A wounded America vowed in 2001, days after the 9/11 al Qaeda attacks, to cut all Afghanistan terror ties and “disrupt the use of the country as a terrorist base of operations,” as clearly put by then President George W. Bush.
In that famous speech announcing the military campaign in Afghanistan, Bush also promised to “attack the military capability of the Taliban regime,” which was in power then. But 20 years later, and with a cost of thousands of and hundreds of billions, the mighty American military is leaving, in a stunning disorderly manner- almost fleeing.
The Taliban is again in power. And to add salt to injury, another monstrous terrorist beast Daesh — Khorasan or ISIS-K has come into prominence in Afghanistan. The latter is believed to be behind last week’s twin suicide bombing outside the Kabul airport, which killed more than 170 people including a number of US servicemen.
Many of US allies have recently warned of the vacuum left as the US forces leave Afghanistan. However, the fact is that these terrorists have been regrouping and expanding, with a new and deadlier breed of recruits, for the past few years as the US and other members of the international collation began trimming their presence. The US began withdrawing its troops gradually during the Obama administration and continued in the Trump years.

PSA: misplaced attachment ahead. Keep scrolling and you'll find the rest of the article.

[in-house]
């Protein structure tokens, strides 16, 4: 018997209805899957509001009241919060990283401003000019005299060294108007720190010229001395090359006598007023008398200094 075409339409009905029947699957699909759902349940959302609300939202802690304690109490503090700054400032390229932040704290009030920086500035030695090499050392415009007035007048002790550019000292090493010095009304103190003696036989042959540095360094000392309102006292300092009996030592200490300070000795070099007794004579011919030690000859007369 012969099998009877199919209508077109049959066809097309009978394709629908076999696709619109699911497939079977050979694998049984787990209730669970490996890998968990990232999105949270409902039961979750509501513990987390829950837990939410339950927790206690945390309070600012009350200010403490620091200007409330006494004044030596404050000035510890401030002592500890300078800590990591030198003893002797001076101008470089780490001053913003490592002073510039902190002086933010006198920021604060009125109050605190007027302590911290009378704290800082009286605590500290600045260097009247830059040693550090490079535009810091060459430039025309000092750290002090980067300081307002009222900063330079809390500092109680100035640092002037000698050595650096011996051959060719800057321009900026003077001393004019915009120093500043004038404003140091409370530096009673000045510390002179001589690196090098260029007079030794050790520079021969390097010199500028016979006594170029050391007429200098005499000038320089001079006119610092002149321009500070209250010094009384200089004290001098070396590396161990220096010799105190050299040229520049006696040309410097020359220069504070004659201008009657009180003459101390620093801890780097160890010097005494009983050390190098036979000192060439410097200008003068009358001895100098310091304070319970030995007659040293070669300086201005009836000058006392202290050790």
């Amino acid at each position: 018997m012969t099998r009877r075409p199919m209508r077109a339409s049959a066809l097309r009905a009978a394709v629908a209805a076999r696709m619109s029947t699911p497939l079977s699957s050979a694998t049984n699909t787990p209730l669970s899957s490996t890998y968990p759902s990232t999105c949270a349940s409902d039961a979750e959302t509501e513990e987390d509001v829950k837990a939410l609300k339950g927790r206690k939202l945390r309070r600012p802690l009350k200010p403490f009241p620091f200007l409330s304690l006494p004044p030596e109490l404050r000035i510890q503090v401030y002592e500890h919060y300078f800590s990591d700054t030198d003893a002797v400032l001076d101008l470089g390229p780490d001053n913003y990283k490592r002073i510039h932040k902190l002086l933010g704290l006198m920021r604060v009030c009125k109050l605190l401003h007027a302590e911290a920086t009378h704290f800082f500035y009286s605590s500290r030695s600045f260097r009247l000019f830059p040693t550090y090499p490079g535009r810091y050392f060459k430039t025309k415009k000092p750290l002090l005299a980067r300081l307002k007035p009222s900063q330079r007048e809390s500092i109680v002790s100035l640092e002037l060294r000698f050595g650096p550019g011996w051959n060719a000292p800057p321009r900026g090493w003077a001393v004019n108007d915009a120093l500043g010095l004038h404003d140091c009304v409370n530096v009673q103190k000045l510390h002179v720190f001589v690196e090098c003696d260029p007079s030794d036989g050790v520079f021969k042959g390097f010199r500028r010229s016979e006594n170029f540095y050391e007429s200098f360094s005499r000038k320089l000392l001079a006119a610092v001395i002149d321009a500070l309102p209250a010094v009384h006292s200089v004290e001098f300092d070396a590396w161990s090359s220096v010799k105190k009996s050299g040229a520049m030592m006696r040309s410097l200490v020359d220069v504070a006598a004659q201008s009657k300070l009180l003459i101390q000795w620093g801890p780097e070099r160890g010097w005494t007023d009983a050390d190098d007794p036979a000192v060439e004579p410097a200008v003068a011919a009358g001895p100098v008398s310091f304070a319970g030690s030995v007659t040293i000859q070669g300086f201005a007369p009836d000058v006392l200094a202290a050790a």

The US and its Western allies seem to have accepted the Taliban takeover of Kabul on Aug. 15 as the natural progression of events. They event hinted of their willingness to recognise the ‘legitimacy’ of the Taliban regime- as long as the fundamentalist militia cuts all ties to terror groups. But that demand strangely comes out as a kind request rather than a firm condition.
In some cases, it sounds like wishful thinking. Because we all know that the Taliban is inherently incapable of doing that. The relationship with similar thinking groups, such as al Qaeda and ISIS, is in its DNA, an important part of its core ideology.
The way the Taliban waited patiently for two decades to reconquer Afghanistan, a time spent in regrouping, rearming, and training, tells a lot about the strategic thinking of the militia and its leaders.
This is a shrewd and highly intelligent group of extremists. Thus, it is likely that instead of a direct confrontation with the West as they did back in the 1990s, the Taliban have decided this time to play it smart- to be the ‘good cop’. It won’t be easy for them to sever their ties with other extremist groups.
They might in fact foster and nurture al Qaeda, ISIS-K. These group will be the ‘bad cop’ in this new smart ploy by Taliban, telling the West that if you don’t deal with us, the good extremists, you will have to deal with the ugly ones.
Good extremists, bad extremists?
It is akin to saying, ‘we are the only power in Afghanistan so that can ensure these bad terrorists behave well’. The Kabul airport bombing was a sneak preview. Most probably an introductory act to motivate reluctant governments to fast-track their recognition of the new Taliban regime.
Taliban leaders who have negotiated ‘peace’ with the US for the past two years in Doha deny any link with the terror networks. Recently, the militia’s many spokesmen assured the world that Afghanistan was free of organised terror networks.